Top (top) five trends in philanthropy for 2020

Oh yes – we love lists too – an easy bit to chew on, a quick snapshot of eye candy, a shot of info-tequila to put a sparkle in your eye. But aside from being an easy way to see if you are in the know – lists provide us with checks and balances to help us keep on task, hit the milestones, and enlighten our ever solicited subconscious mind.

So brace yourself for Phil’s top of the top trends in philanthropy that will inspire you to percolate new ideas and take action for a new, productive year.


Private Sector Relationships

Having friends with deep pockets is important when it comes time for sponsoring events or looking for campaign contributions, but courting the private sector using these short-term hookups sometimes leads to disappointment as superficial arrangements often come with an expiration date.

2020 is the decade for creating meaningful relationships with the right people. It is really about self-care – if you surround your organization with committed caring businesses only good things will come out of the relationship. It is a win-win situation for both parties. It is worth your time and investment to research the appropriate private sector partners that share your values, nurture those relationships, and develop a common long-term goal that offers benefits for all.

By taking the lead, the philanthropic sector will encourage the wave of generosity that traditional corporations are slowly realizing makes a significant difference in work culture and employee satisfaction. It is time to get out there and start networking in a whole new way!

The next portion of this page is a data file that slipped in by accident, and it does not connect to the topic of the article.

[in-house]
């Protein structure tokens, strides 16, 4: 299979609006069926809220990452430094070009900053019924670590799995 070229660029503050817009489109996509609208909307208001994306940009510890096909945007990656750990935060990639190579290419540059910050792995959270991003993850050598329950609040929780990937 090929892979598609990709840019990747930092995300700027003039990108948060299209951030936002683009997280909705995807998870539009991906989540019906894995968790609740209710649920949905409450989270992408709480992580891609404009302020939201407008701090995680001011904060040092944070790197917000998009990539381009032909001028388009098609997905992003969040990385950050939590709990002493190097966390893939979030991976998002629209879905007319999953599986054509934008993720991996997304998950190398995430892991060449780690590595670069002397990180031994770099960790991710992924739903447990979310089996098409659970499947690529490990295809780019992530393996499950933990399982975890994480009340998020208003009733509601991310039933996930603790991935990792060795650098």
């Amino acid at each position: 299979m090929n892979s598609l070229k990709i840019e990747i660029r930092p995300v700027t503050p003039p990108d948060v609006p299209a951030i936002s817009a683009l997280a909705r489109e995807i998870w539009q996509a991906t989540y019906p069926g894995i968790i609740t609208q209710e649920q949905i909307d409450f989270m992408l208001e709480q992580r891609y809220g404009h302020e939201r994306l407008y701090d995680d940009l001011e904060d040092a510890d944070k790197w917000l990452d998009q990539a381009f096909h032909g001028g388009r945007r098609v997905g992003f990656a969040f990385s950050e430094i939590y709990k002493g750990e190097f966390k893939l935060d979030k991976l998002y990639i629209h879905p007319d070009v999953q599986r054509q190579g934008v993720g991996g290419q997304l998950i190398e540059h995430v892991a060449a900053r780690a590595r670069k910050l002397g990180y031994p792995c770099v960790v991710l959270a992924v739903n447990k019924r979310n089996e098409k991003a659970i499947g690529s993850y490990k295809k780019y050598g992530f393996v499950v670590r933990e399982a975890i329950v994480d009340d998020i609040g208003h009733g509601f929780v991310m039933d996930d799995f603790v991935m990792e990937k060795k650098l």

Diversifying Income Streams

It is a common refrain – “we can’t afford it, we don’t have the budget, we didn’t get the grant, our fundraising objectives were not met” – money, or the lack thereof, is at the crux of every not-for-profit’s existential dilemma. The new decade can offer new possibilities – can we make a sector-wide shift from simply surviving to absolutely thriving? Yes – part of that change will come from looking at other ways you can bring in money to further your mission.

Take it from our client Petites Mains, a Montreal-based not-for-profit, earning income by selling goods and services is a healthy way to keep the organization alive and vibrant. By offering immigrant women a chance to learn a new skill needed for the job market, improve their French language skills, and get the support they need to be better members of society, this organization has accomplished a lot over its 25 years in existence. It is thanks in part to the revenue earned through industrial sewing contracts, catering services, and business services, that it has earned a place in the forefront of innovative not-for-profits organizations.

By including a social enterprise element into your not-for-profit organization you can generate a new income stream, attain your mission in an innovative way, and garner support from unlikely allies in your new “business” venture.


Knowing your donors and offering personalized giving options

In the new decade, not-for-profits will start seeing that more and more donors want to be agents of change. The era of simply writing cheques with little to no interaction is behind us. Giving options need to be more personalised: donors want to participate in making a change in society and they want to see the tangible effects of their contribution.